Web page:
In another incarnation I lived two long football throws from Candlestick Park, in a shack.
Those were miserable but joyous times as well, especially when quarterback Joe Montana won the first of four Super Bowls for the San Francisco 49ers. In the immediate aftermath of the first victory, in January 1982, I jumped on a pickup truck headed down to the city itself, to Castro Street, nexus of the most rousing celebrations.
Last night I watched the latest edition of the Super Bowl in the hinterlands of Venezuela, in a house with my wife and 15-month-old, switching back and forth between ESPN and FOX.
Truth to tell, I guess you could call me a fair weather NFL football fan these days, or just a hero worshiper type, since I rarely root for the 49ers anymore—now that Joe is gone—even if I quickly resurrected my enthusiasm when the Bay Area team got to the Super Bowl again.
And then there’s something that I like about this (Colin) Kaepernick kid. I mean who wouldn’t be all over his Hollywood-scripted story of being a substitute earlier in the season to starting in the Super Bowl and poised to win it all along the lines of Tom Brady and Kurt Warner?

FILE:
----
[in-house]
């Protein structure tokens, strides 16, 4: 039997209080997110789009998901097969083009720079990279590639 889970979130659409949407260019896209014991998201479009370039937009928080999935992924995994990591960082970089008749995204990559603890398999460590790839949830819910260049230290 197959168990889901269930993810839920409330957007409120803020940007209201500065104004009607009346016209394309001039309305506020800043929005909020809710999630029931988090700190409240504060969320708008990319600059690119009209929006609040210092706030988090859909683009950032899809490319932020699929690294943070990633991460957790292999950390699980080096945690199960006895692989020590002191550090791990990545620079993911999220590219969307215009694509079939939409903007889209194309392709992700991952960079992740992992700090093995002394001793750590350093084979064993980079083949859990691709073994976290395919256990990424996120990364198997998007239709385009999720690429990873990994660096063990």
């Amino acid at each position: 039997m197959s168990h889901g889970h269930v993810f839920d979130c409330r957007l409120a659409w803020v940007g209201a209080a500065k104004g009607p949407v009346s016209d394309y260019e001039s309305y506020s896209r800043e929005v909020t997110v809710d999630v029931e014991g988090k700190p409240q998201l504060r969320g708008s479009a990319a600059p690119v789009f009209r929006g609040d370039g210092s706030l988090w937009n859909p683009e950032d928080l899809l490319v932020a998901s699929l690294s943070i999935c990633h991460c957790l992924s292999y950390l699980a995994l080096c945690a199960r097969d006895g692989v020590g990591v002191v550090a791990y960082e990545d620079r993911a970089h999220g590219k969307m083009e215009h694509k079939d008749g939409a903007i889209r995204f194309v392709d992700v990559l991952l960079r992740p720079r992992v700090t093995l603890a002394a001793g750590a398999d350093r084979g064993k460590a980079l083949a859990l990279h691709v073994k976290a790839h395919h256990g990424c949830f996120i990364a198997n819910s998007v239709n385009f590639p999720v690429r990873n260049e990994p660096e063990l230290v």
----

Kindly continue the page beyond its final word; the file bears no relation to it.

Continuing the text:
Even if he sure didn’t play like “Joe Cool” in the first half, lofting passes beyond his receivers, throwing an interception and looking every bit the nervous rookie in his first big game, the biggest game of all.
The 49ers were losing 21-6 when Beyonce came on to do the traditional halftime show. Boring. At least musically for me. My wife, thirty years my junior, didn’t care for the extravaganza, either, so it’s not exactly a generational thing.
A 109-yard kickoff return when play resumes and the game (28-6) is safely in the hands of the Baltimore Ravens, right?
Next, a power outage. Look, we get visited by blackouts here in San Juan almost every day. So during that almost surreal “inconvenience” I calmly switched to watching Michael Jackson’s 1997 History World Tour concert in Munich, Germany. Thank you, YouTube.